Many overworked or underappreciated law firm associates dream of being offered a job by a client. That dream probably doesn’t include getting sued for going in-house.
There are a lot of ways for a lawyer in private practice to lose a client. Most of them are fairly mundane: do lousy legal work, send unexpected bills, don’t return phone calls. But if you’re looking for something on the splashier side, you could always try suing the client and the client’s new general counsel, who happens to be your former associate. I’m pretty sure that would do the trick too.
Last week, San Diego law firm Slate Law Group filed a twenty-count federal court complaint against its former associate Derek Dahlin, the firm’s (presumably now former) startup client ClickUp and several of ClickUp’s officers. The complaint alleges three separate claims of copyright infringement as well as numerous other transgressions ranging from misappropriation of trade secrets to fraud to breach of contract.
According to the complaint, Dahlin joined Slate in March 2020, first as an independent contractor and then a month later as a full time associate. While he was with the firm, Dahlin worked on transactional matters for ClickUp and began “building a working relationship and rapport with ClickUp’s officers.” Hmm. Sounds sketchy already.
After Dahlin worked on its matters for two months, ClickUp offered him a job as its in-house counsel. Some associates work for clients for two years without the client even knowing their names. So good on Dahlin. You know, except for the getting sued part.
Dahlin then approached Slate’s managing partner Kelly DuFord (who’s also serving as Slate’s counsel in the lawsuit) to let her know about the job offer. DuFord “reminded Dahlin that ClickUp was a Slate client,” and she told him that under the non-disclosure and confidentiality agreement he’d signed with the firm, he “was not permitted take on ClickUp as a personal client or depart to ClickUp to become its in-house counsel.”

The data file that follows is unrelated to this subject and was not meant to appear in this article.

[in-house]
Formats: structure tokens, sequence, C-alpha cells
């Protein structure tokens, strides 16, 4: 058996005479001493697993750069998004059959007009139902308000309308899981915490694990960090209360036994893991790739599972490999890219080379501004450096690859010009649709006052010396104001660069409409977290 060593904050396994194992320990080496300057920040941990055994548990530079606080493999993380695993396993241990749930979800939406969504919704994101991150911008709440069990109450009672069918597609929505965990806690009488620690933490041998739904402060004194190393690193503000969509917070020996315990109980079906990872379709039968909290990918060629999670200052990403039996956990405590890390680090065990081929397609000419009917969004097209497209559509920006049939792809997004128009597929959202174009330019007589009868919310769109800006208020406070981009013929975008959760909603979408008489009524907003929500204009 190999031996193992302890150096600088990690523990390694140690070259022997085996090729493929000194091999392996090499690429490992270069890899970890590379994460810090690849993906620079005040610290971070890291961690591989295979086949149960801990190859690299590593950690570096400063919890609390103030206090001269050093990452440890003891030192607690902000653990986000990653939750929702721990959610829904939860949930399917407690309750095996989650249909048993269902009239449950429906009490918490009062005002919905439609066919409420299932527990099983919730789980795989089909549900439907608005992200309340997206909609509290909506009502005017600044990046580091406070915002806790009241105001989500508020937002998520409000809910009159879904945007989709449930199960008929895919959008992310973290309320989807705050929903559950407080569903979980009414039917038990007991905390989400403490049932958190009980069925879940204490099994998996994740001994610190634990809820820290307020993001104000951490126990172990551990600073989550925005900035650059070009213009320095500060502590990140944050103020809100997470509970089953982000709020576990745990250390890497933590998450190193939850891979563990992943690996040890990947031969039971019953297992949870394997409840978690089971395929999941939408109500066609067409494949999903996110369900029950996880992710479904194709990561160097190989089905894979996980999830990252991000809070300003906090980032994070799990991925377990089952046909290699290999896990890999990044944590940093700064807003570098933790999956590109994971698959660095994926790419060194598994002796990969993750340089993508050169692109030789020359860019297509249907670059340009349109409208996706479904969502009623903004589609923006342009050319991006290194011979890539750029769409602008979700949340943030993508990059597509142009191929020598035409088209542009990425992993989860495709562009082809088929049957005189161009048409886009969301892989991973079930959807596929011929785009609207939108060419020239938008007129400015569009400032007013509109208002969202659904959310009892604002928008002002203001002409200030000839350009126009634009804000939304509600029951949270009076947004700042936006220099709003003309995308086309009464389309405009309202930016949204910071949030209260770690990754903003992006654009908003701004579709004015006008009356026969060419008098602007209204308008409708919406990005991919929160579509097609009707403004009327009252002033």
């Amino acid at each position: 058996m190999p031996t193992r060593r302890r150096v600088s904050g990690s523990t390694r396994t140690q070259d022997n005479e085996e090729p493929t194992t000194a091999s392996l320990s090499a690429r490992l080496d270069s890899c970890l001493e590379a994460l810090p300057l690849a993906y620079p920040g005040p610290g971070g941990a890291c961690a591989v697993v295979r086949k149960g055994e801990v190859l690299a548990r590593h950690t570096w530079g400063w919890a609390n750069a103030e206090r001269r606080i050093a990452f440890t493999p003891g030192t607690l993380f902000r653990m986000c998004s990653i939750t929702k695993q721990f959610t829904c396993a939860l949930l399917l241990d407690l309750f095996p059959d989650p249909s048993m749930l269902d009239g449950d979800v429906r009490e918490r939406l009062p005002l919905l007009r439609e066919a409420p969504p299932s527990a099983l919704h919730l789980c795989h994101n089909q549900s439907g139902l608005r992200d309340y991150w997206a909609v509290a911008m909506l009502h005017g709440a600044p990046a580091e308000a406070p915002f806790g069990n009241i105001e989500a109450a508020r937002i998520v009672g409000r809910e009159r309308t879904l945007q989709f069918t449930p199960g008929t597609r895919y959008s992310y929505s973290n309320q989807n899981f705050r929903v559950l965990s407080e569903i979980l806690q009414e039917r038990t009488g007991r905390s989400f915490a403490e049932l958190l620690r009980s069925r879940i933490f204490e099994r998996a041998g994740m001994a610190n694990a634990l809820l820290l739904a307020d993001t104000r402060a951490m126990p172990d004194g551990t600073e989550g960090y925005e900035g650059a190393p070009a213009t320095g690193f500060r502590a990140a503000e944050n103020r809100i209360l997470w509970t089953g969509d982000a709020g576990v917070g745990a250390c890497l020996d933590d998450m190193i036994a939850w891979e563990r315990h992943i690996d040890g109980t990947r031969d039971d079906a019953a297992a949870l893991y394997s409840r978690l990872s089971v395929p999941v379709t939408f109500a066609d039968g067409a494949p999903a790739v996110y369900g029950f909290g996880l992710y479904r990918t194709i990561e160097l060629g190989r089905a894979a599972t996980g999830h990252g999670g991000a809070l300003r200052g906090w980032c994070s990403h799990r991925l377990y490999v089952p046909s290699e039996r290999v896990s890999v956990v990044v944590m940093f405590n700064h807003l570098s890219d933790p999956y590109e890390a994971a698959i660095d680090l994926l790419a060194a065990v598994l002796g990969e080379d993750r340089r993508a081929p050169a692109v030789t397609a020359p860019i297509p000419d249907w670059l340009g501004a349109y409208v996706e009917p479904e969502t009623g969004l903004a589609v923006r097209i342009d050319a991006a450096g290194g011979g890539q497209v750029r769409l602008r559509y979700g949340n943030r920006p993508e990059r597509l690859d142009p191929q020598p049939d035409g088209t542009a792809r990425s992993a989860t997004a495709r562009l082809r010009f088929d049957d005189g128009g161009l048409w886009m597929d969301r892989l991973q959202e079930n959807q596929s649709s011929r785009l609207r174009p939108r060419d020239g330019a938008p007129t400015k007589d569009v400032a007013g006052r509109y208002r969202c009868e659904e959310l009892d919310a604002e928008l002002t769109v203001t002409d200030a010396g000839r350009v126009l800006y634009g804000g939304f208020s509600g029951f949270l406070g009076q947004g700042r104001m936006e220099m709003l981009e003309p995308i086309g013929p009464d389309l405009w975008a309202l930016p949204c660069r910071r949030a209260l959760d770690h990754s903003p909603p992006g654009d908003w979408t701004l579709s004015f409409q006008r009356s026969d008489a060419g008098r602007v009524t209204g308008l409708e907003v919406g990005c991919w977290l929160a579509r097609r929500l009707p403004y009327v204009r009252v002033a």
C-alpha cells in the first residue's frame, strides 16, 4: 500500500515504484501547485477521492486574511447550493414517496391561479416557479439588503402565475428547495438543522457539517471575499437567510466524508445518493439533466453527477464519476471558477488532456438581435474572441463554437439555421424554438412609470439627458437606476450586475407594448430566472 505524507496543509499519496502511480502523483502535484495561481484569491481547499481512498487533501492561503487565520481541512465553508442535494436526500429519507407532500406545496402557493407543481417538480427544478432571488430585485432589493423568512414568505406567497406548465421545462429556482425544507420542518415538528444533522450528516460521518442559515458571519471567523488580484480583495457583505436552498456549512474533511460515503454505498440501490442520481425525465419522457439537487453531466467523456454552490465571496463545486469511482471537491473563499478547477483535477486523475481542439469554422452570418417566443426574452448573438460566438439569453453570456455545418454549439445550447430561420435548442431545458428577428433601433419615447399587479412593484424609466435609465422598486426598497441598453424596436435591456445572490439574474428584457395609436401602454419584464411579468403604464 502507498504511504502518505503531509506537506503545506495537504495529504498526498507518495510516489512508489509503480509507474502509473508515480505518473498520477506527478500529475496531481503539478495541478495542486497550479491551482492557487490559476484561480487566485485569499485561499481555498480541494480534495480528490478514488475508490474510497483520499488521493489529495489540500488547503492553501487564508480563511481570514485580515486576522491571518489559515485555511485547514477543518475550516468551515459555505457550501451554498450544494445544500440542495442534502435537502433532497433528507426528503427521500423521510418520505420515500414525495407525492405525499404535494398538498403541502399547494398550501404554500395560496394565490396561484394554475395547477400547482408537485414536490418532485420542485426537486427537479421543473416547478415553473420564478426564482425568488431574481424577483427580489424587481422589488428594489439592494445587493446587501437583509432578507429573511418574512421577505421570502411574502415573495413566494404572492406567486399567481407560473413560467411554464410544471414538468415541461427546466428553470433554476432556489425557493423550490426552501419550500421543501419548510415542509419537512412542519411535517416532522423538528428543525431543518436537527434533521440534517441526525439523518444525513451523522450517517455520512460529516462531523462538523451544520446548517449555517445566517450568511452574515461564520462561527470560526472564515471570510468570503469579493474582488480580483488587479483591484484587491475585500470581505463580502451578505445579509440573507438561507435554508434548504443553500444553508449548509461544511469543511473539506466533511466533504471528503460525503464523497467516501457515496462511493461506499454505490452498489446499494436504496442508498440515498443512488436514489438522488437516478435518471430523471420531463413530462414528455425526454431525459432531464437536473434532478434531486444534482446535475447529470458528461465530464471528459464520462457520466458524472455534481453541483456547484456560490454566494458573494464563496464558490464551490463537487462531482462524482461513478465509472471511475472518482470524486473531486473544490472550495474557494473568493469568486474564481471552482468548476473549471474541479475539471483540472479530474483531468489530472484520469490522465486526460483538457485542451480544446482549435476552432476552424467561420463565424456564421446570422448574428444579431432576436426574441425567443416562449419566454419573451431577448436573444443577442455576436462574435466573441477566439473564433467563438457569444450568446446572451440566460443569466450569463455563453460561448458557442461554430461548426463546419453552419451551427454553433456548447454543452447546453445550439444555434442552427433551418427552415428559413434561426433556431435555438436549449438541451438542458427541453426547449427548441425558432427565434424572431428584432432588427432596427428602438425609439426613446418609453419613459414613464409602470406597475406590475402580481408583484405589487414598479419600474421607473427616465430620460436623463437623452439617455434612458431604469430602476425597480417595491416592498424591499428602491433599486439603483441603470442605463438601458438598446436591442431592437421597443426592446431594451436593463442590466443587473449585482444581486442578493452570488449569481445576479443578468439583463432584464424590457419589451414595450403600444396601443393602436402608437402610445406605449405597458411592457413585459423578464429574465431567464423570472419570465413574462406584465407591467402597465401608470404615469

Apparently ignoring DuFord’s legally questionable directive, Dahlin kept negotiating with ClickUp. He also allegedly provided ClickUp with certain “documents and templates” that Slate contends are its copyrighted work product. It’s not clear from the complaint whether the documents Dahlin is accused of providing were the ones that ClickUp was playing Slate to create.
In its lawsuit, which was filed in the Southern District of California, Slate claims that “[b]y resigning from Slate to work with ClickUp, Dahlin effectively breached the terms of his employment with Slate, as outlined in the NDA.” That document provided that information related to Slate’s client list and business strategies were the firm’s trade secrets. In addition to using this information outside of firm business, Slate asserts that Dahlin engaged in prohibited “competitive consulting or employment” by taking his new job.
So, where to begin with this one? Since we’re a copyright blog, let’s start with the claims for “Copyright Infringement,” “Vicarious Copyright Infringement” and “Contributory Copyright Infringement.” A few things stand out.
First, the complaint alleges the infringement of “copyrighted contracts and other work-product” in “violation of the common law.” I hate to be the bearer of bad news, but common law copyright was pretty much abolished by the new Copyright Act. And by new, I mean the one passed in 1976.